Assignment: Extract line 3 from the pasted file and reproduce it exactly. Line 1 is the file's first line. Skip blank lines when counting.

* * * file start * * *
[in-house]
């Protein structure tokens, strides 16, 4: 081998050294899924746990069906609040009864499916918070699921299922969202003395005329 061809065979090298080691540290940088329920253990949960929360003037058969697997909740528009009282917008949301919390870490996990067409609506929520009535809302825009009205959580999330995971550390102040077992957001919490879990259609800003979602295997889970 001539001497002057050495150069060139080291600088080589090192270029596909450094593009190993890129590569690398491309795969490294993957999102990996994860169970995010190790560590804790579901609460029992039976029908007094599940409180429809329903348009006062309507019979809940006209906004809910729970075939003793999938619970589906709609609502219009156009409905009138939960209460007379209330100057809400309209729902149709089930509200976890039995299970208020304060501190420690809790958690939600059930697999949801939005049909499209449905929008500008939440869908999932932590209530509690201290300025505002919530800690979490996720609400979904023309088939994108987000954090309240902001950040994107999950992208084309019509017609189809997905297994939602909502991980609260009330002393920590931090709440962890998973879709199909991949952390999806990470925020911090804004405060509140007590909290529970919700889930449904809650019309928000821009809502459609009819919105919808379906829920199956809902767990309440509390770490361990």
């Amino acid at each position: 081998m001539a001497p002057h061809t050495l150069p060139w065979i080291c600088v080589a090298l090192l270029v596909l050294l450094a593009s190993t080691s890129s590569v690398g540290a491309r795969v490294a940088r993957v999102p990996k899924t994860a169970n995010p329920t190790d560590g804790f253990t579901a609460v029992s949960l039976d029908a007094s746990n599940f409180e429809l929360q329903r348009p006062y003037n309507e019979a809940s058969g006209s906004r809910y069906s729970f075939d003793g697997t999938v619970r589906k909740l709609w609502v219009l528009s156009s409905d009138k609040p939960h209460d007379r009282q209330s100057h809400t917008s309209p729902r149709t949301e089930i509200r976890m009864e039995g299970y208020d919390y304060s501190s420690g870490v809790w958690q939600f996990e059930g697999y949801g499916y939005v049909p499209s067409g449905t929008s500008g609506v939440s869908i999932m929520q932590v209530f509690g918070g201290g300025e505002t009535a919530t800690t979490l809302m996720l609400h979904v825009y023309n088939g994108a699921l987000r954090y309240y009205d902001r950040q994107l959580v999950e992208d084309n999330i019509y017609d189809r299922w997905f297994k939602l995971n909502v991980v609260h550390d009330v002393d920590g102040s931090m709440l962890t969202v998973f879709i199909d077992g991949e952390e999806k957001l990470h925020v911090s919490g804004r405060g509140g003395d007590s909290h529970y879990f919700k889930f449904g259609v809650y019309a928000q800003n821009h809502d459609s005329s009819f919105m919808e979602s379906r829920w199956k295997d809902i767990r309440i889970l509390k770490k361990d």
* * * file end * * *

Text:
């Amino acid at each position: 081998m001539a001497p002057h061809t050495l150069p060139w065979i080291c600088v080589a090298l090192l270029v596909l050294l450094a593009s190993t080691s890129s590569v690398g540290a491309r795969v490294a940088r993957v999102p990996k899924t994860a169970n995010p329920t190790d560590g804790f253990t579901a609460v029992s949960l039976d029908a007094s746990n599940f409180e429809l929360q329903r348009p006062y003037n309507e019979a809940s058969g006209s906004r809910y069906s729970f075939d003793g697997t999938v619970r589906k909740l709609w609502v219009l528009s156009s409905d009138k609040p939960h209460d007379r009282q209330s100057h809400t917008s309209p729902r149709t949301e089930i509200r976890m009864e039995g299970y208020d919390y304060s501190s420690g870490v809790w958690q939600f996990e059930g697999y949801g499916y939005v049909p499209s067409g449905t929008s500008g609506v939440s869908i999932m929520q932590v209530f509690g918070g201290g300025e505002t009535a919530t800690t979490l809302m996720l609400h979904v825009y023309n088939g994108a699921l987000r954090y309240y009205d902001r950040q994107l959580v999950e992208d084309n999330i019509y017609d189809r299922w997905f297994k939602l995971n909502v991980v609260h550390d009330v002393d920590g102040s931090m709440l962890t969202v998973f879709i199909d077992g991949e952390e999806k957001l990470h925020v911090s919490g804004r405060g509140g003395d007590s909290h529970y879990f919700k889930f449904g259609v809650y019309a928000q800003n821009h809502d459609s005329s009819f919105m919808e979602s379906r829920w199956k295997d809902i767990r309440i889970l509390k770490k361990d």